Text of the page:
Event-driven e-skin eases robots’ compute requirements

Event-driven e-skin eases robots’ compute requirements

Technology News |
By eeNews Europe

With this large scale skin, they proceeded to almost entirely cover the body of an H-1 humanoid robot, with skin cells spreading on its upper body, arms, legs and even the soles of its feet. In effect, the sensitive feet also enables the robot to respond to uneven floor surfaces and even balance on one leg.

Prof. Gordon Cheng and his team developed a system
combining artificial skin with new control algorithms.
Image: Astrid Eckert / TUM

In order to reduce the processing power requirements of such a large number of sensors operating simultaneously, the researchers developed new event-based control algorithms directly inspired from neurosciences. The event-driven approach avoids data overload, as all the sensors no longer need to be interrogated simultaneously at precise clock-cycles but will only send out their data individually upon value changes.

The researchers reported their results in a paper titled “Evaluation of a Large Scale Event Driven Robot Skin” published in the IEEE Robotics and Automation Letters. The 1260 skin cells were distributed in 47 skin patches, combining in total 7560 multi-modal tactile sensors. The authors evaluated the efficiency of the robot skin in both a clock-driven mode and an event-based mode, demonstrating the superior performance of the event-driven system.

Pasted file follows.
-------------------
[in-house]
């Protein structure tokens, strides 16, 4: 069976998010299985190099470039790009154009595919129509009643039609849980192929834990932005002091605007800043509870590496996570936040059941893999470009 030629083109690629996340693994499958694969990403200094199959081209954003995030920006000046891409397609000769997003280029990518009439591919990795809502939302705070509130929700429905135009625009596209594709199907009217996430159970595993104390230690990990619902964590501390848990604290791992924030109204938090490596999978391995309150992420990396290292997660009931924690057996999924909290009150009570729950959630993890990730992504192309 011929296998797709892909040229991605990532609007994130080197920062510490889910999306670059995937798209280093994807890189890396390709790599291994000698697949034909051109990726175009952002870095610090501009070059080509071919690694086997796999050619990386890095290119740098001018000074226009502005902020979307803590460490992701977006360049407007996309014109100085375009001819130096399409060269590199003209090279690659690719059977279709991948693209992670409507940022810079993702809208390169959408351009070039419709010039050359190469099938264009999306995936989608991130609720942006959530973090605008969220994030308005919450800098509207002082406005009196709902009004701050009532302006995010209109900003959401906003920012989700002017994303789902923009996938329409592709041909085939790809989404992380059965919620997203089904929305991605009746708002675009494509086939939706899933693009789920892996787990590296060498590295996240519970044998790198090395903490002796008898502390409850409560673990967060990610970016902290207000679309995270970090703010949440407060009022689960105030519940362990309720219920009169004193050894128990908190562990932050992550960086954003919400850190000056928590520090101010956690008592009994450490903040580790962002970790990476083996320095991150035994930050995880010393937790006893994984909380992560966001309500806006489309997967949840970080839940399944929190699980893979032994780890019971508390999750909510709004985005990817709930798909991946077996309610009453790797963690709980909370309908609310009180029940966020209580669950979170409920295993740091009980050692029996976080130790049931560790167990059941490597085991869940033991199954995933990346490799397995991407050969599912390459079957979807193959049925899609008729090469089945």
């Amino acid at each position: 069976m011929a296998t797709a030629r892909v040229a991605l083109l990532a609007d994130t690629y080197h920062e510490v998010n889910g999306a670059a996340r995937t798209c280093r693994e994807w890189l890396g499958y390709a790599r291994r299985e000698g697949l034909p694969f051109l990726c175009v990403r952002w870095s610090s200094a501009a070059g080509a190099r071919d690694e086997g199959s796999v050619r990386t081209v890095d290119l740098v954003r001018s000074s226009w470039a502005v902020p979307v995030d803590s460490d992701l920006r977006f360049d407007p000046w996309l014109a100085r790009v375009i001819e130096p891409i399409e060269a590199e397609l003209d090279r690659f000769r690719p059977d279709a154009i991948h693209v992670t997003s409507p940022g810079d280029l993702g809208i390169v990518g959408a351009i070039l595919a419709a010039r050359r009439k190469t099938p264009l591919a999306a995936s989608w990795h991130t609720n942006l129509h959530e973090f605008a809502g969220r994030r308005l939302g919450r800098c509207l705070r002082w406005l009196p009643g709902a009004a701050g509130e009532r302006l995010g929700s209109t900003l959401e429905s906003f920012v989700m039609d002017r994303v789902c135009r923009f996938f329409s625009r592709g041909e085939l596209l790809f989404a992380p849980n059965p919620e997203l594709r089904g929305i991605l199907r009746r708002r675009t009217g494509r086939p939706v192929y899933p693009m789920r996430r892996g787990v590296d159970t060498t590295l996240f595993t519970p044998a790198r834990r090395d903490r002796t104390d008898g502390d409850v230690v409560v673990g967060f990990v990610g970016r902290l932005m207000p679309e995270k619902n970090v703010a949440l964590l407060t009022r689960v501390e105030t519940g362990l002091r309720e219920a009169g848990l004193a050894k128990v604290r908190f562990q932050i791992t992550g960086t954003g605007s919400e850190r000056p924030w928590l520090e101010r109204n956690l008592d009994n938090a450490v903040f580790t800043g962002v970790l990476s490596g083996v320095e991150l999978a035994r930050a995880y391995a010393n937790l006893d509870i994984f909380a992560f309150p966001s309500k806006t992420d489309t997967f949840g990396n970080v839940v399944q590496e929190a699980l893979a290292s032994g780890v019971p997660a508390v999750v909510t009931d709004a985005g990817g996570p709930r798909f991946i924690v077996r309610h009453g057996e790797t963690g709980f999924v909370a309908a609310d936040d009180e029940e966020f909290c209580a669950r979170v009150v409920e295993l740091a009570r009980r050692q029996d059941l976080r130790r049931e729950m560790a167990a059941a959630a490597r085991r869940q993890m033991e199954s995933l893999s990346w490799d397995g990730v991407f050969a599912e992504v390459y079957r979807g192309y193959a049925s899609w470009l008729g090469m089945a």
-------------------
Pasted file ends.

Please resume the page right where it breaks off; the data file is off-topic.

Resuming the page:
In the clock-driven mode, they write, the robot skin system constantly produces 315 000 packets/s, while in event-driven mode the system at most produces 40 000 packets/s (13%). The CPU load reduces drastically, from constantly 270% to at most 100% (37%). Also, in a clock-driven mode, the authors noted that the PC dropped on average 80 000 packets/s (25% of all packets), while in the event-driven mode, package loss was practically negligible. This efficient large-scale robot skin enables the complete onboard integration into a humanoid robot without the need for additional external power or processing capabilities.

In the event-based robotic skin, only the touched
skin cells send out their data.

With its special skin, the H-1 could give a person a hug safely, without exerting excessive force, taking into account the various pressure points from its body parts in contact with a human. “This might not be as important in industrial applications, but in areas such as nursing care, robots must be designed for very close contact with people,” explains Gordon Cheng, Professor of cognitive systems at TUM who took part in the research and the original inventor of the hexagonally-tiled robot skin.

What’s more, because the skin consists of individual cells, it remains functional even if some cells stop working. “Our system is designed to work trouble-free and quickly with all kinds of robots,” added Gordon Cheng. The researchers are now working on shrinking the skin cells further and making them cost effective to manufacture in volume.

Technical University of Munich –


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